Navigating the nuances of consent is vital to the mission of my organization, SBU The Next Generation (TNG), which is to educate the public on responsible and ethical sex, kink, relationships and alternative lifestyles. At the heart of every discussion, demonstration and event we lead is an effort to establish a culture of consent.
The definition of consent has evolved past the commonly heard “no means no” and “yes means yes.” The form of consent in modern discussions is a set of criteria. Consent is issued freely and enthusiastically without impairment or coercion. It is given with informed knowledge of what is being consented to. It is reversible and can be withdrawn at any time during an act that was previously consented to. The rules of consent provide a boundary – to cross it is to clearly assault, violate or abuse someone. The laws we follow do not tell us how to act morally, and neither do the rules of consent; it is possible to act immorally within the boundaries of the law, and it is possible to violate or abuse others within the rules of consent. We don’t focus on avoiding breaking the law, but we strive to be good people with a culture of respect for others. We shouldn’t focus on avoiding violating others, but on striving to make others feel safe with a culture of consent.
A culture of consent acknowledges that the necessity of respecting others’ consent extends beyond pre-negotiated sexual contact. The need for good consent practices exists in every interaction we have with each other, and fulfilling that need pays off in the connection and trust that can be built from it. When we ask our sexual partners what they enjoy and what their boundaries are, we show that we are interested in satisfying their needs and making them comfortable. If we do the same for our friends, peers and colleagues, we demonstrate to them that we have a vested interest in being trustworthy and having positive interactions. In consent culture, we strive to show that all of our interactions are in good faith.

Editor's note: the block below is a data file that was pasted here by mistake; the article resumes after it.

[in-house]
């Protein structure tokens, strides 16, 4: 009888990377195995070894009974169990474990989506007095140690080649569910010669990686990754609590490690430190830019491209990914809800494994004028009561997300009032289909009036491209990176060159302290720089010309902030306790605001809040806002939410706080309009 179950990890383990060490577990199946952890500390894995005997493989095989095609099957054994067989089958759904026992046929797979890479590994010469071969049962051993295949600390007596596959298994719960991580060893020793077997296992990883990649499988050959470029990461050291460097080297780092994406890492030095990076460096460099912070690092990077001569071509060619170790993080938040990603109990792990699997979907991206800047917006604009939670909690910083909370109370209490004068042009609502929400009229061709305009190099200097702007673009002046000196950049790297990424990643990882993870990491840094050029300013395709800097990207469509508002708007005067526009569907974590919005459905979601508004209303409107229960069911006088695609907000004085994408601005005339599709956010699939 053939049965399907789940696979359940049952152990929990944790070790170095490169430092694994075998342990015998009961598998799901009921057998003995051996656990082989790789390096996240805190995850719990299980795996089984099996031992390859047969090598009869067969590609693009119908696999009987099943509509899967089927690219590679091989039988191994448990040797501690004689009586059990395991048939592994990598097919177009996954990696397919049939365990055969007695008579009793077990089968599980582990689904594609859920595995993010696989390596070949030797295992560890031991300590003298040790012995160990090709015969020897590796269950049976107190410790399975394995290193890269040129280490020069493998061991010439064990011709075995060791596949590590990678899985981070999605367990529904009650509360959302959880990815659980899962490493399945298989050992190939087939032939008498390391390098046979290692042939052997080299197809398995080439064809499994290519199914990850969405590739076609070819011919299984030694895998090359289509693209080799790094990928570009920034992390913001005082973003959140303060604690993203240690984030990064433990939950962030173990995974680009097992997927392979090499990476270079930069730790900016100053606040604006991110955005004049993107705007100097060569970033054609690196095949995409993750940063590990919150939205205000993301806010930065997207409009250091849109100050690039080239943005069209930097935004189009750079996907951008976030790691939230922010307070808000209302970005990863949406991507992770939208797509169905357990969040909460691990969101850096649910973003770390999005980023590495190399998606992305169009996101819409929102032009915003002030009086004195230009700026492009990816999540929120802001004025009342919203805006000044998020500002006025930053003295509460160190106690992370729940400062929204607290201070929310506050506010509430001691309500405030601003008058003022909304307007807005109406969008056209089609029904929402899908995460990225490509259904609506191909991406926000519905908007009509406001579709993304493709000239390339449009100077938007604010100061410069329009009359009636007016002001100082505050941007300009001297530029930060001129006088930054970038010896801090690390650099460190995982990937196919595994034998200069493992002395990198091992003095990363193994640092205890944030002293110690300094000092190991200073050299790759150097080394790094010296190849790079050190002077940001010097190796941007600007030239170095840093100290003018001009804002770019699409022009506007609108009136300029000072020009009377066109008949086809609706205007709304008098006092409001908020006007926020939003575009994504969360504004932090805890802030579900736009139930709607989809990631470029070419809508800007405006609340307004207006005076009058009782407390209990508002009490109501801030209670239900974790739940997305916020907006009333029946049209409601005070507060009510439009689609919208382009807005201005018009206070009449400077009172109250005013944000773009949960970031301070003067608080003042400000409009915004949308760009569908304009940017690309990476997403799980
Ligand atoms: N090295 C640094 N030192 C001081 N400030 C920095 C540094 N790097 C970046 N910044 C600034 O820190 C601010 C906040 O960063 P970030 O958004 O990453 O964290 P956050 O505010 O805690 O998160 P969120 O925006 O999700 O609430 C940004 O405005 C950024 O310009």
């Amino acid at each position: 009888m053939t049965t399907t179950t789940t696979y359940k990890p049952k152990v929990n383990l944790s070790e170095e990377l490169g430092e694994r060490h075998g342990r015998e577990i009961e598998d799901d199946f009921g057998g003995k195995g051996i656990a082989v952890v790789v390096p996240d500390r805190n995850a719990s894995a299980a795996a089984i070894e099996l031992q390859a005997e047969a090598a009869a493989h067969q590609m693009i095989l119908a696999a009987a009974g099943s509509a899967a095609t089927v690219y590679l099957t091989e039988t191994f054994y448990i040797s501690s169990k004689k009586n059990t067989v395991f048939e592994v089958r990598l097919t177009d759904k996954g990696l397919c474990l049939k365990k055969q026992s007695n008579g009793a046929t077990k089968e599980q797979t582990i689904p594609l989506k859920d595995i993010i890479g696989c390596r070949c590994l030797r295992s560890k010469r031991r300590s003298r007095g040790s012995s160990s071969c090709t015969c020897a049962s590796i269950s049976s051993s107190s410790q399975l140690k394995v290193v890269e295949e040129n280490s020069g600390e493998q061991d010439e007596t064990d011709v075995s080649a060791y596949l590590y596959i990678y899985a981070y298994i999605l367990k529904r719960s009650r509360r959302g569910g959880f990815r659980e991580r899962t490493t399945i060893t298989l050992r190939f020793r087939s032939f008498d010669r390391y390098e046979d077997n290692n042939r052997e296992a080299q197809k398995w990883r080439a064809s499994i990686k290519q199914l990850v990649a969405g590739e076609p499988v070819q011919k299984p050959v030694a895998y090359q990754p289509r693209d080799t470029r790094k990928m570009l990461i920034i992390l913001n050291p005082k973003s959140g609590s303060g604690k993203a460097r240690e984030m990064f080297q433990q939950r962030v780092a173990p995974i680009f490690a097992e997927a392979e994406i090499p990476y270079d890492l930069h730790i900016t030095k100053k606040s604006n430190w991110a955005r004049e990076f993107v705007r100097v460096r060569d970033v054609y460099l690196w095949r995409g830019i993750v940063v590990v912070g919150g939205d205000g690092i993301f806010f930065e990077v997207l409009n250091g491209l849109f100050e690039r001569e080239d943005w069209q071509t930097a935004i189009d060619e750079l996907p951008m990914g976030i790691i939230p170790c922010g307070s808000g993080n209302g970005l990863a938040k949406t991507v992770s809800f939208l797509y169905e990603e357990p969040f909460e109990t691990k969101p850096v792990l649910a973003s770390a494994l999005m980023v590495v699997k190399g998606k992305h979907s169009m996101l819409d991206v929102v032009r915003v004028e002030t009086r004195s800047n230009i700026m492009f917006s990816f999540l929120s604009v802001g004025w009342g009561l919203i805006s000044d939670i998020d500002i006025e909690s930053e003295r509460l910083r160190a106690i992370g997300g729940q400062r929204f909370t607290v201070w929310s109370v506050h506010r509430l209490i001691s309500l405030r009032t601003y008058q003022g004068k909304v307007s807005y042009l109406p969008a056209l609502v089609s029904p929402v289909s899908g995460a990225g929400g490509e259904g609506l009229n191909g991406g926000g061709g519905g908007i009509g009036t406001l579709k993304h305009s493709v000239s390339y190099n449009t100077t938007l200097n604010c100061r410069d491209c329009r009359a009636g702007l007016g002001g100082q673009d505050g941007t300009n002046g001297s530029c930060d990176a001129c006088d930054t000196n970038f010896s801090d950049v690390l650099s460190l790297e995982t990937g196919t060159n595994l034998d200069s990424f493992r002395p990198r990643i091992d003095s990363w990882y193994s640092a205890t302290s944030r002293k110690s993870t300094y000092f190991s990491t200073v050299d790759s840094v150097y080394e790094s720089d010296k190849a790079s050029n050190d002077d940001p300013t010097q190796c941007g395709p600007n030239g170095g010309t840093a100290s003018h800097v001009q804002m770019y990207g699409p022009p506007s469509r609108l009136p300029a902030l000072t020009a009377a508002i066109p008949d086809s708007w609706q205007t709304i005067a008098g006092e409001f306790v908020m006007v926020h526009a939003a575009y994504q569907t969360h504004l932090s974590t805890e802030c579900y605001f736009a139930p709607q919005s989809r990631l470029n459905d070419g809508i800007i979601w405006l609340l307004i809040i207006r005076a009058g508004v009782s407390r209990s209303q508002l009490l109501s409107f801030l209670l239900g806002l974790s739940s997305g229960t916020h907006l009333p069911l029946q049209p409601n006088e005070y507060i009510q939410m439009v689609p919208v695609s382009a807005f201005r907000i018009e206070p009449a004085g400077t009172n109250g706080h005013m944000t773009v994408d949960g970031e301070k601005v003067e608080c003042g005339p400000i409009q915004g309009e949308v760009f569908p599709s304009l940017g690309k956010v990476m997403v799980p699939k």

Building consent culture is a constant and evolving effort to encourage ourselves and others to be mindful of others’ boundaries and needs. While it is helpful to minimize our assumptions of others and their social norms, we have been taught by society to act on various assumptions and unspoken rules. The differences in how we are socialized to act is why consent culture is important. These assumptions may not only contradict one another, but affect our ability to give consent. When we perceive someone has power over us – often along lines of gender, class, disability or race – saying yes or no can come with fears of retaliation, shaming, even violence. Consent culture asks that we expose and engage these perceptions in ourselves and others, so that we can feel safe to navigate our own boundaries and make others feel safe to navigate theirs.
There is a common anxiety that due to these inevitable conflicts, our efforts to act in good faith are fraught with the potential to offend, or even violate another’s unseen boundary. Making mistakes is human, and good faith is demonstrated in how we accept accountability for our actions and work to right any wrongs we have placed upon others. Consent culture requires that we acknowledge everyone’s equal capability for violation and abuse, our own included; we can’t show that we are safe by being perfect. We can demonstrate by showing how we will correct ourselves, learn from mistakes and work toward building each other’s trust.
When we emphasize communication in good faith, we make our intentions to treat each other with respect obvious. When we understand how to make ourselves and others feel safe, we can challenge the factors that make ourselves and others feel unsafe. When we strive to make each other safe in our interactions, there is more room for us to trust, love and exist comfortably with ourselves and others. Building a consent culture challenges us to radically rethink the ways we interact and connect with others.